Clear The Air News Tobacco Blog Rotating Header Image

No Smoking Area Research Paper

Designated ‘‘no smoking’’ areas provide from partial to no protection from environmental tobacco smoke

T Cains, S Cannata, R Poulos, M J Ferson and B W Stewart

The full research paper can be downloaded here: No Smoking Area Research Paper

Objective: To determine the efficacy of designated ‘‘no smoking’’ areas in the hospitality industry as a
means of providing protection from environmental tobacco smoke (ETS), and whether certain design
features assist in achieving this end.

Methodology: In the greater metropolitan region of Sydney, a representative group of 17 social and
gaming clubs, licensed to serve alcoholic beverages and in which, apart from designated areas, smoking
occurs, agreed to participate. In each establishment, simultaneous single measurements of atmospheric
nicotine, particulate matter (10 mm; PM10) and carbon dioxide (CO2) levels were measured in a general
use area and in a designated ‘‘no smoking’’ area during times of normal operation, together with the
levels in outdoor air (PM10 and CO2 only). Analyses were made of these data to assess the extent to which
persons using the ‘‘no smoking’’ areas were protected from exposure to ETS.

Results: By comparison with levels in general use areas, nicotine and particulate matter levels were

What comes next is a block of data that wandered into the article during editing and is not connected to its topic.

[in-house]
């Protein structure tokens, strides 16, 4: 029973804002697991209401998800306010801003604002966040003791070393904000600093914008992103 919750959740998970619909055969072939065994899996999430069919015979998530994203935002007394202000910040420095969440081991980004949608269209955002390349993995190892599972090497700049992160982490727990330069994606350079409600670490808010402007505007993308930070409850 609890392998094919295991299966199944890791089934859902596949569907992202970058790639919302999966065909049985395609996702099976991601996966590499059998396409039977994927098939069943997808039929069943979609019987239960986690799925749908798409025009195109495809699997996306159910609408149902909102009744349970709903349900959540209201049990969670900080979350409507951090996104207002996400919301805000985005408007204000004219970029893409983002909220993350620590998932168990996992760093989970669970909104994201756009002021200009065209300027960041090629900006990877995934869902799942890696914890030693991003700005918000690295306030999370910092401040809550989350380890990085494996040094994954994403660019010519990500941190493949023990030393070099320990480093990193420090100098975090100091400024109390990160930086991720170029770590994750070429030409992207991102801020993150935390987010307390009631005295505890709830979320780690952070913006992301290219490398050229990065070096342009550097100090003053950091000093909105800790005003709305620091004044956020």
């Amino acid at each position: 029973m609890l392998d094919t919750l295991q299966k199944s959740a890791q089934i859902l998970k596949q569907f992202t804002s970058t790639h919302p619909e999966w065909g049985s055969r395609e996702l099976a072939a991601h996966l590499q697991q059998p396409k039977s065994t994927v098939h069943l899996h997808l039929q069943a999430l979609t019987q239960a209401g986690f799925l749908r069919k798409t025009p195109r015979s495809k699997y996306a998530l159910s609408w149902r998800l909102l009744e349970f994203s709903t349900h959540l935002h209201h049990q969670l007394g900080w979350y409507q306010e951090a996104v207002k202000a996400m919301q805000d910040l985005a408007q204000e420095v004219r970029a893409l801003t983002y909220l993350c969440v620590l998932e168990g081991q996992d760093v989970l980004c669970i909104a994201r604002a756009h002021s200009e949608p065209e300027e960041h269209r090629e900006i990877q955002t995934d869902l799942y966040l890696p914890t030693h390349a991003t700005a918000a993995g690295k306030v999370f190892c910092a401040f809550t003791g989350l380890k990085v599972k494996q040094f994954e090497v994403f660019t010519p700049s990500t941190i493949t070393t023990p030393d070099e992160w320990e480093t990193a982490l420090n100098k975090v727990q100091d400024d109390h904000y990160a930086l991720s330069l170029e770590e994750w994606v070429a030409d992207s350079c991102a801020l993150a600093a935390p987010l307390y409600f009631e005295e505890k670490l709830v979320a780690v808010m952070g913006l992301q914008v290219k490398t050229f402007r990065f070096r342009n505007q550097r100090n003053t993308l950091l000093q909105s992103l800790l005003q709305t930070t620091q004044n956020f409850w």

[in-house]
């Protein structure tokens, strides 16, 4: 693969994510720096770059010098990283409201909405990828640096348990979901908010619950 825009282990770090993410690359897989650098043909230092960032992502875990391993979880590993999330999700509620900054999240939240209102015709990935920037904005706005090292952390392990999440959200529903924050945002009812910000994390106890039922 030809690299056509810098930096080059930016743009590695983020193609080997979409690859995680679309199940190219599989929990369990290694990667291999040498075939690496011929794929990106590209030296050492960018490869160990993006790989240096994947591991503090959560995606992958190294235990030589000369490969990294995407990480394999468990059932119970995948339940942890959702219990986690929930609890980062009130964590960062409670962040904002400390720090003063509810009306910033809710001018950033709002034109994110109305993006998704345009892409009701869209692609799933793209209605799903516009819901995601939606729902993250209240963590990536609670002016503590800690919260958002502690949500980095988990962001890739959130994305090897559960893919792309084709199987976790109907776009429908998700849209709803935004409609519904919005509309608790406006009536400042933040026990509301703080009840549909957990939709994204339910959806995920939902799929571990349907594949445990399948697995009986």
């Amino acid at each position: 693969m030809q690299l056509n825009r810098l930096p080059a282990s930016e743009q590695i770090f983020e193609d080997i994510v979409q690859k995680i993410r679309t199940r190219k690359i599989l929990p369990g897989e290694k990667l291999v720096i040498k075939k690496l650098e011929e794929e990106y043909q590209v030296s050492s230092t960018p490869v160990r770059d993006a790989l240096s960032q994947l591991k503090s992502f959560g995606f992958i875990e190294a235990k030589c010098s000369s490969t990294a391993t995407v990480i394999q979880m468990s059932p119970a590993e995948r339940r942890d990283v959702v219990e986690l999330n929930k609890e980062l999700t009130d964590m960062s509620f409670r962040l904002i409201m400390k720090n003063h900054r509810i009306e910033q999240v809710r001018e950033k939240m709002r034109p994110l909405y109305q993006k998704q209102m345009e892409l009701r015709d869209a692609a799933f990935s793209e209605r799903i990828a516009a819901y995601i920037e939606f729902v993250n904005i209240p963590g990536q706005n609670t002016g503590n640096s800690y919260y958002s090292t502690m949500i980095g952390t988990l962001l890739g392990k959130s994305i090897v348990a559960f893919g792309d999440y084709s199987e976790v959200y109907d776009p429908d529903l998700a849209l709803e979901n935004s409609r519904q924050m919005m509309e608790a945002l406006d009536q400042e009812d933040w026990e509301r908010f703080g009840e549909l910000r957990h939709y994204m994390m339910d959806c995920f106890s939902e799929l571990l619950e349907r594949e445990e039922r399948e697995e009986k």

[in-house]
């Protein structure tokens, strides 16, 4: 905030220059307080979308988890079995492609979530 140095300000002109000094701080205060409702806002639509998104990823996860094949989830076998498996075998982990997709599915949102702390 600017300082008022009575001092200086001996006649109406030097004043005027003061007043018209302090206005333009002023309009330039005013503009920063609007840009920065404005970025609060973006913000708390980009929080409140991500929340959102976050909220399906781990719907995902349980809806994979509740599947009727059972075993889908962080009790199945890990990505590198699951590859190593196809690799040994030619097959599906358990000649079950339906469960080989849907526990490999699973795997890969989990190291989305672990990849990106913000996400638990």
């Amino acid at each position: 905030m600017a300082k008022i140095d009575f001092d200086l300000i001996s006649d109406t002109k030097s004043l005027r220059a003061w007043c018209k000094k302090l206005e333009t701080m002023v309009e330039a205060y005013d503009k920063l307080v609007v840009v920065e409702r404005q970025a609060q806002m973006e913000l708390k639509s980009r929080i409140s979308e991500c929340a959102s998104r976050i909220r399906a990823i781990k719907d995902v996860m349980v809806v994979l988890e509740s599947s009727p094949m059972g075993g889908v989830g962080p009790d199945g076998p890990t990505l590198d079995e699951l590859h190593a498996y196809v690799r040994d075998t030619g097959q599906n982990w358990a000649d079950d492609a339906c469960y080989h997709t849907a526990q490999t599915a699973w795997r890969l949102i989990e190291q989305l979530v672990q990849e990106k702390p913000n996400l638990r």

significantly less in the ‘‘no smoking’’ areas, but were still readily detectable at higher than ambient levels.
For nicotine, mean (SD) levels were 100.5 (45.3) mg/m3 in the areas where smoking occurred and 41.3
(16.1) mg/m3 in the ‘‘no smoking’’ areas. Corresponding PM10 levels were 460 (196) mg/m3 and 210
(210) mg/m3, while outdoor levels were 61 (23) mg/m3. The reduction in pollutants achieved through a
separate room being designated ‘‘no smoking’’ was only marginally better than the reduction achieved
when a ‘‘no smoking’’ area was contiguous with a smoking area. CO2 levels were relatively

Conclusion: Provision of designated ‘‘no smoking’’ areas in licensed (gaming) clubs in New South Wales,
Australia, provides, at best, partial protection from ETS—typically about a 50% reduction in exposure. The
protection afforded is less than users might reasonably have understood and is not comparable with
protection afforded by prohibiting smoking on the premises.

Leave a Reply

Your email address will not be published. Required fields are marked *

You may use these HTML tags and attributes: <a href="" title=""> <abbr title=""> <acronym title=""> <b> <blockquote cite=""> <cite> <code> <del datetime=""> <em> <i> <q cite=""> <s> <strike> <strong>